LANSING (AP) — Officials say forest tent caterpillars are damaging many trees across Michigan this spring.

The state Natural Resources department says the critters are eating leaves from sugar maple, aspen and oak trees and leaving small strands of webbing.

The insects are native to Michigan and occur in widespread outbreaks every 10-15 years. They’ve been spotted across the Lower Peninsula and in the eastern Upper Peninsula.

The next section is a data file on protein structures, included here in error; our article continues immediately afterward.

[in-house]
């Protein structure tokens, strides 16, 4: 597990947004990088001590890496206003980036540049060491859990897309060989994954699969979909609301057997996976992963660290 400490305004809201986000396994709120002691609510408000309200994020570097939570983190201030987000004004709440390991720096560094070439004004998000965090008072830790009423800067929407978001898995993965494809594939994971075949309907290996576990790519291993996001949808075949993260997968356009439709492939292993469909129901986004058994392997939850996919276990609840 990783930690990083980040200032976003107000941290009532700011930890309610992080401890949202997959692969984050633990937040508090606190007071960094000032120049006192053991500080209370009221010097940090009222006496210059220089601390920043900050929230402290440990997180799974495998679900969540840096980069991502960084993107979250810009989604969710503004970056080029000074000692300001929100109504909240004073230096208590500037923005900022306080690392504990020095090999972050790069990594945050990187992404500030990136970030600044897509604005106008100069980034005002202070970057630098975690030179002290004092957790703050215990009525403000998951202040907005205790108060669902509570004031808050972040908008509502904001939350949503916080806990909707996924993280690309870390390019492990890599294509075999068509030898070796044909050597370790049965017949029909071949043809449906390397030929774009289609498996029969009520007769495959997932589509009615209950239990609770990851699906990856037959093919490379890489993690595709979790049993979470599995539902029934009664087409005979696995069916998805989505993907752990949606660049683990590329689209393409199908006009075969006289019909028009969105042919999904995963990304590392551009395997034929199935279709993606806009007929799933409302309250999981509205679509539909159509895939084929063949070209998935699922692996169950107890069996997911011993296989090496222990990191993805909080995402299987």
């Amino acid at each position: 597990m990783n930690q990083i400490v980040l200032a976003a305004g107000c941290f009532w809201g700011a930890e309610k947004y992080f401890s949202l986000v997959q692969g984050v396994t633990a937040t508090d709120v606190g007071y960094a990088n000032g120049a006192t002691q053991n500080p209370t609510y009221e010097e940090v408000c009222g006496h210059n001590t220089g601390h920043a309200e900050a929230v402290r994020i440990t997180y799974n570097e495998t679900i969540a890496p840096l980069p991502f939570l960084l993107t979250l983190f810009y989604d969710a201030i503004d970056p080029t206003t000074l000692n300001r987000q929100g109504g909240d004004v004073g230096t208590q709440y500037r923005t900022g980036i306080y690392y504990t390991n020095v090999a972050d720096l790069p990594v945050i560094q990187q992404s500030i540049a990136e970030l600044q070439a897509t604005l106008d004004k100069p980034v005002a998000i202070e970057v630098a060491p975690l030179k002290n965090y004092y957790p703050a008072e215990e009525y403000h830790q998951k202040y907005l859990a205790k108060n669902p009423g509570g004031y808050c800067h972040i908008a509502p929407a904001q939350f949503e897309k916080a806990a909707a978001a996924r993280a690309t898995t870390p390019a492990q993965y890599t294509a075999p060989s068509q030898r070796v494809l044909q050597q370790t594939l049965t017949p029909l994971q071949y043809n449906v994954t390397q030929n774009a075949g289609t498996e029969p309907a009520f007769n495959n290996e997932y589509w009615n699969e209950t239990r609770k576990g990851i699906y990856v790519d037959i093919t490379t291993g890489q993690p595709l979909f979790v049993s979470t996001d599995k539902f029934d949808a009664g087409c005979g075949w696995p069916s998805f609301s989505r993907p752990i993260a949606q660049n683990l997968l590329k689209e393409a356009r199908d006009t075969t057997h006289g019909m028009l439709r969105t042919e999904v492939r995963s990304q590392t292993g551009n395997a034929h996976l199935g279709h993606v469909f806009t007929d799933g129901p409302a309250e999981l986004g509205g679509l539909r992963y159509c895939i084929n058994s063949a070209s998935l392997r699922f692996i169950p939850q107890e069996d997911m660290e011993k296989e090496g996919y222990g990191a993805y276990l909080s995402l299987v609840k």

Outbreaks usually last two or three years. This is the second or third year for outbreaks in some areas.

Scott Lint of the Forest Resources Division says an infestation of forest tent caterpillars rarely is fatal unless a tree has other stresses.

Homeowners with trees that have been heavily defoliated should make sure they get at least one inch of water weekly during the growing season.

© 2018 Associated Press. All Rights Reserved. This material may not be published, broadcast, rewritten, or redistributed. 

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